C# Tutorial: Saving the State of a Bootstrap Collapsible Panel Using JavaScript and Cookies

In this tutorial, I will show you how you can cause a browser to remember the state (open or closed) of a Bootstrap collapsible panel using C#, JavaScript, and cookies.  First, open a new project in Visual Studio by navigating to File -> New -> Project… (or hit Ctrl+Shift+N).

Visual Studio New Project

Next, I will select Templates -> Visual C# -> Web -> ASP.NET Empty Web Application and name the project CollapsiblePanelDemo.  I will also check the option to Create a directory for solution and hit the OK button to continue.

CollapsiblePanelDemo Project

Now, I will add an ASP.NET Web Form page to my project by right clicking the project name and selecting Add -> Web Form.  In the Specify Name of Item window, I will type in Default and then click on the OK button.

Add Web Form

In the Source view mode, I will add the following lines of code.  Place this in the HTML header section:

<link rel="stylesheet" href="https://maxcdn.bootstrapcdn.com/bootstrap/3.3.0/css/bootstrap.min.css" type="text/css" />

Source View

And place this code right above the </body> tag of the page:

<script src="https://ajax.googleapis.com/ajax/libs/jquery/1.11.1/jquery.min.js"></script>
<script src="http://maxcdn.bootstrapcdn.com/bootstrap/3.2.0/js/bootstrap.min.js"></script>

These are the Bootstrap libraries which will allow you to create a collapsible panel using relative simple markup.  Let’s start by placing a button on the page.  Place this piece of code in between the <form> tags:

<div class="container">
<button type="button" class="btn btn-primary" data-toggle="collapse" data-target="#Panel1" id="panel1State" onclick="setCookie('Panel1')">Panel 1</button>

Let’s add another button by placing this piece of code underneath the first button:

<button type="button" class="btn btn-primary" data-toggle="collapse" data-target="#Panel2" id="panel2State" onclick="setCookie('Panel2')">Panel 2</button>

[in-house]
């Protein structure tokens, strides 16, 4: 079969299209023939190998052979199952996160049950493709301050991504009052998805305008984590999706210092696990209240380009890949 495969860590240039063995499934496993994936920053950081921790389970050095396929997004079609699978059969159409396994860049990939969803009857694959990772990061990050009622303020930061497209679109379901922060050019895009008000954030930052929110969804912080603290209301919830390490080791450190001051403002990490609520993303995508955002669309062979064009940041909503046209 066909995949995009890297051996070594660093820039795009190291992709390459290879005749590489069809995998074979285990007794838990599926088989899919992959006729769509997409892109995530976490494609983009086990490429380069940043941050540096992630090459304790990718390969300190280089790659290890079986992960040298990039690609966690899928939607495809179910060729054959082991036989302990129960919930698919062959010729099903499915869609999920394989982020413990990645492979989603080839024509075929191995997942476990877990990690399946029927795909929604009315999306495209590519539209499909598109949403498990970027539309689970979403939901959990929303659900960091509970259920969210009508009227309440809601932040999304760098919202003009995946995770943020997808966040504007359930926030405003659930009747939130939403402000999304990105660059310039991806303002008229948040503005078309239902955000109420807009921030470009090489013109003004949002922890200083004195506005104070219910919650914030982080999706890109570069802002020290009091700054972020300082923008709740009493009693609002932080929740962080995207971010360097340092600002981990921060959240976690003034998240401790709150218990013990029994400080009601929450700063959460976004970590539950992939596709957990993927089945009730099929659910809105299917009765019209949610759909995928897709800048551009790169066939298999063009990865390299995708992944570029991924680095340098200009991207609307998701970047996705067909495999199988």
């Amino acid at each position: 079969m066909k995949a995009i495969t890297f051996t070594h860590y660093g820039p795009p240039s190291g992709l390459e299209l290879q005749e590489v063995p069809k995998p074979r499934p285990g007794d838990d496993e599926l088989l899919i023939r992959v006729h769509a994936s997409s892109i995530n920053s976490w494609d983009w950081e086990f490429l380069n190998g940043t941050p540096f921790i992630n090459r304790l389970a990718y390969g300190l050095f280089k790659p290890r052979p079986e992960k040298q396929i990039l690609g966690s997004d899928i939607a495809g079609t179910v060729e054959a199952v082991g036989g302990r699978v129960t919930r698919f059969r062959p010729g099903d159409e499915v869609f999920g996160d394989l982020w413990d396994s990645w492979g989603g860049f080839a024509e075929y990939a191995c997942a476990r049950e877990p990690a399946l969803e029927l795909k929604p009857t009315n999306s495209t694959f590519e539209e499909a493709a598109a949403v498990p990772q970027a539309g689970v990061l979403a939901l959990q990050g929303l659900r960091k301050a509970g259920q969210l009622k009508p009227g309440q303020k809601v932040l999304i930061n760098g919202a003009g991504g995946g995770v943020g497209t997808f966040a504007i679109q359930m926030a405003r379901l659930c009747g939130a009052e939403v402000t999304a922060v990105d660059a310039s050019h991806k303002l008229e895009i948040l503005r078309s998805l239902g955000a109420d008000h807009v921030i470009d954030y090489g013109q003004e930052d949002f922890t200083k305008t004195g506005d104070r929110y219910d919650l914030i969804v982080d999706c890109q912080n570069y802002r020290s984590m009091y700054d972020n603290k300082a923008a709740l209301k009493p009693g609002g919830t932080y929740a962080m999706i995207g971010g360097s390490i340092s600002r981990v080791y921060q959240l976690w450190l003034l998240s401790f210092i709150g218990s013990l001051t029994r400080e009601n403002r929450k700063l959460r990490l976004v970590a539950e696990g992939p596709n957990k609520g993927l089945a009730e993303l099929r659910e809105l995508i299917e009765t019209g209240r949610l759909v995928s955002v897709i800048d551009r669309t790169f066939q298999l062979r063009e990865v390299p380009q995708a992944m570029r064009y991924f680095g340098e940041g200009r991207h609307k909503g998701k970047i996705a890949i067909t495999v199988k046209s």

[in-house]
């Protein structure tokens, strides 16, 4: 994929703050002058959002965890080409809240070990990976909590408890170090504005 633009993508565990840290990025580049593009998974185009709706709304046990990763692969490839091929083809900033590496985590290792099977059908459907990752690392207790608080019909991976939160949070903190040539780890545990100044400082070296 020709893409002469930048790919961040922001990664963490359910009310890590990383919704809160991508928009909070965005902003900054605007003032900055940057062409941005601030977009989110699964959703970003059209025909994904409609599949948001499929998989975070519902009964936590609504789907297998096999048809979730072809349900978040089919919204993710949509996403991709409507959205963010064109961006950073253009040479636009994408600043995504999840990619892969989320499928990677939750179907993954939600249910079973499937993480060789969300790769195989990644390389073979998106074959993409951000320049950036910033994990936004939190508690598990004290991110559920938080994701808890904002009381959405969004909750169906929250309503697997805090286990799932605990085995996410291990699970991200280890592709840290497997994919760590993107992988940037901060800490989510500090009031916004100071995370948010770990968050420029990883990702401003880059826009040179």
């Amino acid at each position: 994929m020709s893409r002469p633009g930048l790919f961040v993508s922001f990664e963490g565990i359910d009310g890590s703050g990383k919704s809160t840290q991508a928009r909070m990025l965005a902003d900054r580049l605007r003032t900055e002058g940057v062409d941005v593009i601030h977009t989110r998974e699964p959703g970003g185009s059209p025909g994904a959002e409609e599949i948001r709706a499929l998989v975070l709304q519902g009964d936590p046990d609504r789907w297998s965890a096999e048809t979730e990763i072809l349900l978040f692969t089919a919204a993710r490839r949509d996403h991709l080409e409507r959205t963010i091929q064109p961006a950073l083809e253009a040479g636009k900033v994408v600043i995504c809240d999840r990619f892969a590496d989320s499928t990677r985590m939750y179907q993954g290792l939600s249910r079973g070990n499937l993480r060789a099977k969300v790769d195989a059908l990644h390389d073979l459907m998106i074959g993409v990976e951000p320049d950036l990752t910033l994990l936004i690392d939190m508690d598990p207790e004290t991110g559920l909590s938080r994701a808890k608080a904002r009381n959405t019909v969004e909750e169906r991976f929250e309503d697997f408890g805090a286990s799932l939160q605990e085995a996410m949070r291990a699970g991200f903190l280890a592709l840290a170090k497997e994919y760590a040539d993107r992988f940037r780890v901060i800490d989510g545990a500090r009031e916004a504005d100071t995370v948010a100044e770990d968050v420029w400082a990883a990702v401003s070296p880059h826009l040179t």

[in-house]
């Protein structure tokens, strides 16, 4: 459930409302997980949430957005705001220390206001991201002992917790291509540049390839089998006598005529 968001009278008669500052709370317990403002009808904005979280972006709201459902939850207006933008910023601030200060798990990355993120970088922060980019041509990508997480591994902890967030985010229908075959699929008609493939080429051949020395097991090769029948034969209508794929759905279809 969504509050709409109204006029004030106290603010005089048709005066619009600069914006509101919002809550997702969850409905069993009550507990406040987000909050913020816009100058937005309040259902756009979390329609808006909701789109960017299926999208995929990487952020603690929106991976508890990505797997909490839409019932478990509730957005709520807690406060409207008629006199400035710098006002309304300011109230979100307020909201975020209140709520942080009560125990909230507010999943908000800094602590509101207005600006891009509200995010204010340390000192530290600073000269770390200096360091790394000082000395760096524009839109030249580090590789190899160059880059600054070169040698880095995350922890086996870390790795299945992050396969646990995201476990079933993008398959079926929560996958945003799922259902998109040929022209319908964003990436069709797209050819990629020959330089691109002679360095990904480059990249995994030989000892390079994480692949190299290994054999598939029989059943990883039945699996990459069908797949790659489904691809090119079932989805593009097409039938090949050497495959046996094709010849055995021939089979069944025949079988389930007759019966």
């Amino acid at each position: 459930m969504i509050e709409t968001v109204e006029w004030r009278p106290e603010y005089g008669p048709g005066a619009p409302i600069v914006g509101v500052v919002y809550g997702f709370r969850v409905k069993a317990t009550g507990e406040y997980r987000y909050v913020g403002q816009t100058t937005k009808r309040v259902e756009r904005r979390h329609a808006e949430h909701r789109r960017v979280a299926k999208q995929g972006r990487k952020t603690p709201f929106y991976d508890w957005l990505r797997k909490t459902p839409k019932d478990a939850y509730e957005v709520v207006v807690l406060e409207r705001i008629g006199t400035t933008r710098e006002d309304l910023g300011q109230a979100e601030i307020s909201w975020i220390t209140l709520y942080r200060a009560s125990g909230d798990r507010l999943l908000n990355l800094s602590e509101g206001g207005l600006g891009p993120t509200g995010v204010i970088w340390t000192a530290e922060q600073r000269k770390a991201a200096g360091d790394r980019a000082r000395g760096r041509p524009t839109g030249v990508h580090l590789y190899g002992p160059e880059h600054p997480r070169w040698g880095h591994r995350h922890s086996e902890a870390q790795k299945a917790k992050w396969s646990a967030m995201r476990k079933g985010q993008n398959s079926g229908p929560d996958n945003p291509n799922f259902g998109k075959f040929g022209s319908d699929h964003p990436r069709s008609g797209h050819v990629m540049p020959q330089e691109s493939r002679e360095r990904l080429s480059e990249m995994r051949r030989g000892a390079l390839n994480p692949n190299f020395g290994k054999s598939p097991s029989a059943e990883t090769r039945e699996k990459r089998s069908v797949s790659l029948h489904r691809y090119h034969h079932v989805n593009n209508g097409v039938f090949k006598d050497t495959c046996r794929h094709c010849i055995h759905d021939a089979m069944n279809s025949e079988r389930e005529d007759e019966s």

Add a line break and create the panels by adding this code right after the second button:

<br />
<div id="Panel1" class="collapse">This is Panel 1.</div>
<div id="Panel2" class="collapse">This is Panel 2.</div>

Here’s a quick breakdown of how the panels work.  The panels are created using the <div> tag and to differentiate the panels, we use the id attribute.  The data-target attribute in the <button> tag references the id value of the panel it’s supposed to control.  The onclick attribute in the <button> tag will be used later to call a JavaScript function which will place a cookie on the computer for the duration of the session to remember the last “state” of the panel.  Go ahead and hit F5 at this point to compile your application so that you can test out how the buttons currently work.

Test Run 1

Now, let’s write some JavaScript that will help your application remember the last state (open or closed) of the panel.  In the Solution Explorer window and under Solution, right click on “CollapsiblePanelDemo” and navigate to Add -> JavaScript file.  Name the file panelState and click on the OK button.

Add JavaScript File

Enter the following code in the file and save it:

function getCookie(cname) {
  var name = cname + "=";
  var ca = document.cookie.split(';');
  for (var i = 0; i < ca.length; i++) {
    var c = ca[i];
    while (c.charAt(0) == ' ') c = c.substring(1);
    if (c.indexOf(name) != -1) {
      return c.substring(name.length, c.length);
  return "";

function setCookie(sectionName) {
  var lastState = getCookie(sectionName);
  if (lastState == "" || lastState == "off") {
    document.cookie = sectionName + "=on";
  else {
    document.cookie = sectionName + "=off";

function setState() {
  if (getCookie("Panel1") == "" || getCookie("Panel1") == "off") {
    document.getElementById("Panel1").className = "collapse";
  else {
    document.getElementById("Panel1").className = "collapse in";

  if (getCookie("Panel2") == "" || getCookie("Panel2") == "off") {
    document.getElementById("Panel2").className = "collapse";
  else {
    document.getElementById("Panel2").className = "collapse in";

One function gets the cookie (i.e. reads the data), another sets it, and the last function is used to determine the last state the panel was in (i.e. open or closed).  Let’s add a reference to this JavaScript file by adding this markup right above the </body> tag of our page:

<script src="panelState.js"></script>

We also add an onload event in the <body> tag to call the setState() function:

<body onload="setState()">

Now, let’s add a Submit button that will initiate a post-back.  Drag an ASP.NET button control on to the form and place it right under the second button.  Change the ID to “submitButton” and Text to “Submit“.  I’ll also add this attribute (CssClass=”btn btn-primary”) to the button control for styling.  And that’s it.  Hit F5 to compile and run your application to test it.  You’ll notice that when you click on a Panel button and then click on the Submit button or if you reload the page that the browser will remember the last state (open or closed) that the panel was in and keep it that way.  This behavior will be in effect for both regular load and post-back operations until the browser is closed.  If you’d like to review the code, you can download the entire Visual Studio project using the link below: